HOW DID I GET TO KNOW ABOUT IT? My father, who was a retired actor who made and lost a fortune in silent films and theatre, in England Germany and France after the First World War. He came back here with his two daughters,- me Cynthia, and my sister Katharine McLaglen, when we were in our early teens. He did not say much because he was getting his bearings. This is where he had spent his childhood; where the horse and cart would go up and down regularly to and from Spitalfields Market to get a whole sack of potatoes to feed the huge family. My father would say,”Would you believe that babas? We needed so many potatoes to feed the family?
    Mile End Road had changed but not as much as now, with the “Jerkin” in the distance , and many people making a living from the Middle East and India with their stalls. In my father’s day the streets would have been full of carts and horses and carriages all milling about.
    My father brought us to The Trinity Alms Houses and said, “Would you believe this Babas? These houses were built to help the old sailors who had been so courageous when they fought with Admiral Nelson and look what it says here, it was built by this man called Mudd at the end of the 18th century. See how beautiful it is! The ships have been there such a long time and have been respected. Even the bombs did not get them though they damaged part of the main building. We were very impressed at how old this was because we had seen films of the life of Lord Nelson and how courageous he was and what an amazing leader he was. Before this people had not looked after their old sailors but the attitude had changed and I think people would have been ashamed to see out heroic sailors begging in the streets.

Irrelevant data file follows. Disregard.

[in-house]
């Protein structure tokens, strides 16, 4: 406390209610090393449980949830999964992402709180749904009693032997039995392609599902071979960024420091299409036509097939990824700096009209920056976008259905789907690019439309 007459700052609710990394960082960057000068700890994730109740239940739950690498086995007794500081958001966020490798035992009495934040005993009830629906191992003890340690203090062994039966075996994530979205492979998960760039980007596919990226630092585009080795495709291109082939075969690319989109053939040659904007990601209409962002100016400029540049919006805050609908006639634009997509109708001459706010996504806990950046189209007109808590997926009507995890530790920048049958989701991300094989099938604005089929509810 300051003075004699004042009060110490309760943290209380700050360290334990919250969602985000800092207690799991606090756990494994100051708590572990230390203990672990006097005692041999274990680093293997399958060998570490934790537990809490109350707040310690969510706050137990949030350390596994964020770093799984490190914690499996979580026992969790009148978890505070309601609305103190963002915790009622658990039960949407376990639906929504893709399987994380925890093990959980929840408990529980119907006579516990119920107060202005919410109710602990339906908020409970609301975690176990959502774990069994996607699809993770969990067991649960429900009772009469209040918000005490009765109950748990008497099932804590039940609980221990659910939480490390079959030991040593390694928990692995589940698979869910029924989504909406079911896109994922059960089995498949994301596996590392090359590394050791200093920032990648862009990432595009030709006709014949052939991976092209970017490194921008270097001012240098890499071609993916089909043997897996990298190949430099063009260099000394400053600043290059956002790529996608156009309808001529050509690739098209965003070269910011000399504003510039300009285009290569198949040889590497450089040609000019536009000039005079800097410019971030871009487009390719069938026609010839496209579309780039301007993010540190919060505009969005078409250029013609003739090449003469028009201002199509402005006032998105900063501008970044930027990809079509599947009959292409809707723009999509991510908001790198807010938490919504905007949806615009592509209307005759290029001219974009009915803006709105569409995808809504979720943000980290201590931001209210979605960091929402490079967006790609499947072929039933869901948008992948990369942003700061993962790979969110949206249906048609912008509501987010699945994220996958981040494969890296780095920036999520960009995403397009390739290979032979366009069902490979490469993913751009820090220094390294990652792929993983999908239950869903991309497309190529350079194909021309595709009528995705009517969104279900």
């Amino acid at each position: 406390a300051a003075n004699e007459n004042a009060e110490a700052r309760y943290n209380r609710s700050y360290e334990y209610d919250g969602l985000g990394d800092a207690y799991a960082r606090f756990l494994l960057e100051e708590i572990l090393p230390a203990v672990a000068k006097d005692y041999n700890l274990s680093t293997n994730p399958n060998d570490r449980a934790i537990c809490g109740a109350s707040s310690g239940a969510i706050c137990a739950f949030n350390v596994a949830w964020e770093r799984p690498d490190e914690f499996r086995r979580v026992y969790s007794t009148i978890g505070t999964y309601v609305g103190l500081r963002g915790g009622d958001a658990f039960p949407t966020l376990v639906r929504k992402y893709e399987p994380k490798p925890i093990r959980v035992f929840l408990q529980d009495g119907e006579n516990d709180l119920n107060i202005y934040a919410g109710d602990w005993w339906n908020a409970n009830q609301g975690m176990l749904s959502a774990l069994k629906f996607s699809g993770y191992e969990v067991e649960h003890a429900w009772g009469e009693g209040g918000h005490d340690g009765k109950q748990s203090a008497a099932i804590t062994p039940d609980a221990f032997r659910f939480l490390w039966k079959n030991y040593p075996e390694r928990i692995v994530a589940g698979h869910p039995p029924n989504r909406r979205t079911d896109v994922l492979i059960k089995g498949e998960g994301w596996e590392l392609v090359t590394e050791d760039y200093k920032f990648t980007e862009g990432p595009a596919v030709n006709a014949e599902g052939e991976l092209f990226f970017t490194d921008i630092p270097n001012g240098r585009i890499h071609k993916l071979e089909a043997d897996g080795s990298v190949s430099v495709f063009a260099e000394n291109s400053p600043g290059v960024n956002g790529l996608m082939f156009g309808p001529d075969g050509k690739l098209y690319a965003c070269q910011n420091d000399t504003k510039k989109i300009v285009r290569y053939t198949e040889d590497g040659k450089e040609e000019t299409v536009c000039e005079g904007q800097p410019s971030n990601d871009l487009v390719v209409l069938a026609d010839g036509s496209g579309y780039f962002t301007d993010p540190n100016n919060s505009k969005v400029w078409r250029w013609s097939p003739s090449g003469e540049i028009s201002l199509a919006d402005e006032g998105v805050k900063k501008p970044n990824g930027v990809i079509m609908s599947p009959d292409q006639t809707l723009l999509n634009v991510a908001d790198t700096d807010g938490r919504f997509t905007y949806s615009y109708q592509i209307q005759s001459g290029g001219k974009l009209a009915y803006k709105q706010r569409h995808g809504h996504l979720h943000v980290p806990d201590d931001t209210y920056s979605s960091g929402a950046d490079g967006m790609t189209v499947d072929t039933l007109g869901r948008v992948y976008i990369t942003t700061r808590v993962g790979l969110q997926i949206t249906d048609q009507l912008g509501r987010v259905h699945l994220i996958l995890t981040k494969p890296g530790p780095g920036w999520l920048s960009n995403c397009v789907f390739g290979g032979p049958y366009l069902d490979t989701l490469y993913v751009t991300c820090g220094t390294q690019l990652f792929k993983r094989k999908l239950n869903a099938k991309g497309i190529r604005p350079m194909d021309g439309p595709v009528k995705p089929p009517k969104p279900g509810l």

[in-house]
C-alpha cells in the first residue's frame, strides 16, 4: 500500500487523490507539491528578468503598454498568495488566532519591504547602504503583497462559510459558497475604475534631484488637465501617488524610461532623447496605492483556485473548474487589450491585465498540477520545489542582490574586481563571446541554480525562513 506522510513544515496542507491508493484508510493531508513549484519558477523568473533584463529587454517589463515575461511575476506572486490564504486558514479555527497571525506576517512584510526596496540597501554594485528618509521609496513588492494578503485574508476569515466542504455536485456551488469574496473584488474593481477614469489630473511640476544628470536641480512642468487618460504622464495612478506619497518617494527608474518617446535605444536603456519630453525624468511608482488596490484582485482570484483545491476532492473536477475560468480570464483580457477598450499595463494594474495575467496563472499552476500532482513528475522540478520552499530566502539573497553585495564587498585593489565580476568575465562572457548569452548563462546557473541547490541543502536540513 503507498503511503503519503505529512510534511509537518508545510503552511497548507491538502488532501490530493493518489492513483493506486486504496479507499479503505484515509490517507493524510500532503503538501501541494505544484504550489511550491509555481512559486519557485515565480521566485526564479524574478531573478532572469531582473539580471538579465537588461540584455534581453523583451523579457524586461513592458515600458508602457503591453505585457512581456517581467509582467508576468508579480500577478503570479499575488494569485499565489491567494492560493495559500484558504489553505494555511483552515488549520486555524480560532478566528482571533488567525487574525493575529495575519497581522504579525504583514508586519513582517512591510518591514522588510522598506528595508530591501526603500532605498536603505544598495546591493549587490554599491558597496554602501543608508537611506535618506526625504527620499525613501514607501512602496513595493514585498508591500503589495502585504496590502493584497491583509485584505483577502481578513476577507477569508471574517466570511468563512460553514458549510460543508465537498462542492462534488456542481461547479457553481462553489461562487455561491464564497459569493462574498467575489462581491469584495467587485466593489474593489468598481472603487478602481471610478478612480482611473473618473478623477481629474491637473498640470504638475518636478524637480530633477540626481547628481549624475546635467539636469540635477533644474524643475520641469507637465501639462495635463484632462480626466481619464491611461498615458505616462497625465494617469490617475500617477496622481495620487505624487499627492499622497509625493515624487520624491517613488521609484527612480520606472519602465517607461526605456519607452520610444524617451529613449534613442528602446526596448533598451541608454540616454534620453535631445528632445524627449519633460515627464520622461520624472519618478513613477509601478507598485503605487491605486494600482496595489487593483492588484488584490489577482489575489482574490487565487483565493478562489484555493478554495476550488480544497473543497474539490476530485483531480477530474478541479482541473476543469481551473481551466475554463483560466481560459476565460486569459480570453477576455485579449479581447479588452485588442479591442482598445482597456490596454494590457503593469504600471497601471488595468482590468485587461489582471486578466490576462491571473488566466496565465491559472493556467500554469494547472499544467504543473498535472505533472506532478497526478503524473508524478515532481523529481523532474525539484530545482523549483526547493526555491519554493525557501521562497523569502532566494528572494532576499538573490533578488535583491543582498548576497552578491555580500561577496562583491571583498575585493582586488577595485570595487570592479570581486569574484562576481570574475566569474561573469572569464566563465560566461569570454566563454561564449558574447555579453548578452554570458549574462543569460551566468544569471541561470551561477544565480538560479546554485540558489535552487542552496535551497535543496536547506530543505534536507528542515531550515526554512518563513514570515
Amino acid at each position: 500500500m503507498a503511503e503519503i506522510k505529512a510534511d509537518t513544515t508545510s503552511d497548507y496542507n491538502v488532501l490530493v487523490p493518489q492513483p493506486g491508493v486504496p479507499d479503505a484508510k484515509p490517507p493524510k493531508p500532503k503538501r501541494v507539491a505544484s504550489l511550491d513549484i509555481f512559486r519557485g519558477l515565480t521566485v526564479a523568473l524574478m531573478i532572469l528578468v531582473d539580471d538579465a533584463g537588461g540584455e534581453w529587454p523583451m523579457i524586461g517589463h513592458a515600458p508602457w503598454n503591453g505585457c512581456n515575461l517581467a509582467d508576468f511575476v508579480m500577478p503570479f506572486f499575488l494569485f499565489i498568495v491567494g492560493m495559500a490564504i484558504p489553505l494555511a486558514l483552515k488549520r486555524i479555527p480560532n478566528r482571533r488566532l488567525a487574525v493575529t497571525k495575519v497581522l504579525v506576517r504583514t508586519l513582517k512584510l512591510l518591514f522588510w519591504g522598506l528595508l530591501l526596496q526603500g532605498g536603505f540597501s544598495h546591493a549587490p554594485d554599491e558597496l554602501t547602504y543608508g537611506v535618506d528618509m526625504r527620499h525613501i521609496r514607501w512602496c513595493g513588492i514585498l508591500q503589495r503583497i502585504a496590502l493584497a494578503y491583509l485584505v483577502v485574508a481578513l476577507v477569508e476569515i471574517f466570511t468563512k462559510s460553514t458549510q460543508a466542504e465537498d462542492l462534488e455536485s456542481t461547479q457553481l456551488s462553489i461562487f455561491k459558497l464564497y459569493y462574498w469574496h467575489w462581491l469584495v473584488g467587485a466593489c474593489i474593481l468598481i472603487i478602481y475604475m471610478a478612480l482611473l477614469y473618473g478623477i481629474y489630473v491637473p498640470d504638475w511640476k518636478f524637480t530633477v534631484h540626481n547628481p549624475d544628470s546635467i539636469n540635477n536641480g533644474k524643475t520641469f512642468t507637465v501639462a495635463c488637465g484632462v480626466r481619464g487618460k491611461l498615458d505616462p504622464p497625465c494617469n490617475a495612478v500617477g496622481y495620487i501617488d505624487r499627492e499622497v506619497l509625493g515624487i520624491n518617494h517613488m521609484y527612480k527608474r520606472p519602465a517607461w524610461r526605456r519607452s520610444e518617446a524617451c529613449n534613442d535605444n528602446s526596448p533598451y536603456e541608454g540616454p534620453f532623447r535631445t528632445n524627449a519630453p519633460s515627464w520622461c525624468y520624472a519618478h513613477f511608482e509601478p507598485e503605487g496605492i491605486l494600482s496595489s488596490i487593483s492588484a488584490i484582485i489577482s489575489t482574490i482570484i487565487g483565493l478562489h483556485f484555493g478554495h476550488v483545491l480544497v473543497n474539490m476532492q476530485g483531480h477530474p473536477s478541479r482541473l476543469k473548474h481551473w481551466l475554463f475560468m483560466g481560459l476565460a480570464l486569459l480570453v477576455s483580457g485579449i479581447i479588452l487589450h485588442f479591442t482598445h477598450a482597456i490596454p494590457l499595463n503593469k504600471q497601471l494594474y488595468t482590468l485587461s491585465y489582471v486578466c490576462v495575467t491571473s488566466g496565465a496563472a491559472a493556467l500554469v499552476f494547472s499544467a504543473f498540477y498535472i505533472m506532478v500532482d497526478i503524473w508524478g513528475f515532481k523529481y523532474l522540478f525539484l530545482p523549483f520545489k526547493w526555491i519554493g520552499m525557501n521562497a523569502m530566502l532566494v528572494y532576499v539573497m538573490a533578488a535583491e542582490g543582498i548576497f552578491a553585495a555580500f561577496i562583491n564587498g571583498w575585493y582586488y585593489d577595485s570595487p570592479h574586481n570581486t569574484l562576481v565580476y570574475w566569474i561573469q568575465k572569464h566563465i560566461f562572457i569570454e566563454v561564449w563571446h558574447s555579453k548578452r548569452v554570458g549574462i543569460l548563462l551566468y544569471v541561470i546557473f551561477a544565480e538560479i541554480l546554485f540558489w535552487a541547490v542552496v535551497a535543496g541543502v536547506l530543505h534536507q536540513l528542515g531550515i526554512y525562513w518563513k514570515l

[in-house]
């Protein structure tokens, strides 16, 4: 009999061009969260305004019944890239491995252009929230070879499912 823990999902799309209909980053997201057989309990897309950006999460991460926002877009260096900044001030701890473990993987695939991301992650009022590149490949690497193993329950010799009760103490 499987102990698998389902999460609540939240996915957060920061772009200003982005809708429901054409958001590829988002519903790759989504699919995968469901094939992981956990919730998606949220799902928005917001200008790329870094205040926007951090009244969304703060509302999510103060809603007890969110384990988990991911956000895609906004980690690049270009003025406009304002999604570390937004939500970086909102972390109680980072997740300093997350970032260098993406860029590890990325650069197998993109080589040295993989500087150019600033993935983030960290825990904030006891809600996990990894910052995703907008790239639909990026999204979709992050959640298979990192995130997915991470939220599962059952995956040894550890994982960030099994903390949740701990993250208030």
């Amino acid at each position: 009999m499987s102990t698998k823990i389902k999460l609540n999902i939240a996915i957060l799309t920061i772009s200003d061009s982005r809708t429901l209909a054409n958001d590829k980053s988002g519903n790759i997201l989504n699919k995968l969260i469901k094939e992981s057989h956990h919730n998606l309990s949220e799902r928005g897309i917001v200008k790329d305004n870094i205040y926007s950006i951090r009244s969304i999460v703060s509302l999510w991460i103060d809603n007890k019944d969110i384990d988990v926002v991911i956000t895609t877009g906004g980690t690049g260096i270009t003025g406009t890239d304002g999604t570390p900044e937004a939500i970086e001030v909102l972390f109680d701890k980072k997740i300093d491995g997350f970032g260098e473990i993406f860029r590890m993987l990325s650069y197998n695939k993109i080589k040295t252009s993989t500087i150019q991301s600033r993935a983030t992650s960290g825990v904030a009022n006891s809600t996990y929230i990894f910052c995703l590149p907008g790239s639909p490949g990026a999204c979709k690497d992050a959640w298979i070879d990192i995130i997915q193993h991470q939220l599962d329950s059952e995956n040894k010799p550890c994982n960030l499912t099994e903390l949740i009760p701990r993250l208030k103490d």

My father told me his father had been born in Cape Town, in South Africa in 1851 and when he came to London in 1879-80 to study to be a cleric, he was horrified that the stories of London streets being paved with gold were not only untrue, but the poor were so much worse off than in Africa at that time, and the places they lived in and the children especially, made him want to more than ever, try to help in some way. He later befriended people like Dr Barnardo and many others who got the richer classes to give money, so that the beggars could be helped and the children’s lives might be better. My father said there were many women who had nothing, but they would scrub the front step and the wooden floors until they were spic and span. They had pride in that. Of course the Victorians had begun to made sewers with brick linings from the old streams which had disappeared underground like the Fleet. It was important to keep the drinking water separate from the sewers to prevent Cholera which caused some terribly large numbers of horrible deaths. These amazing sewers and also the trains, which eventually went underground were only some of the amazing feats of engineering that were achieved. My grandfather helped at St Martins in the Field especially at Christmas, by raising money for a big piece of meat to be purchased and roasted in the Crypt of the basement there. It is a coffee shop now for tourists. My Aunt Lilly and Grandpa would slice the meat and bread and a steaming cup of tea with volunteers to give some cheer at Christmas. This was in the tradition of St Martin who was a Roman soldier who became a Christian and the first act he made was to give half his cloak which he sliced off and gave it to a poor beggar. All the clerics at St Martins in the Field tried their best to emulate this caring attitude. Another place was at the Underground station at what was called Charring Cross and is now Embankment where beggars would collect. My grandfather helped to open The Silver Soup Kitchens there. I have tried to find remanants of that place but I think it was bombed in the wars. The oldest place there in Villiers St names after James First and Sixth of Scotland’s best friend Lord Villiers,- is a wine bar and restaurant called Gordons Wine Bar, which is the oldest one in the whole of London and frequented by actors who go there after their stage work is finished at night. There is nothing quite like it as the ceilings are so very low, the atmosphere is wonderful; the newspaper cuttings are framed, and are full of royalty from George V and Queen Mary, to newspapers showing the coronation from our present Queen Elizabeth they have candles on the tables. These places are the most historical from the Trinity Alms Houses to Gordon’s wine bar and I hope they continue to exist as they are so full of history, and “Thank you Eelke Jan Bles for renovating the Almshouses. I worry when I see that the steel and glass Library is stuck so close to it!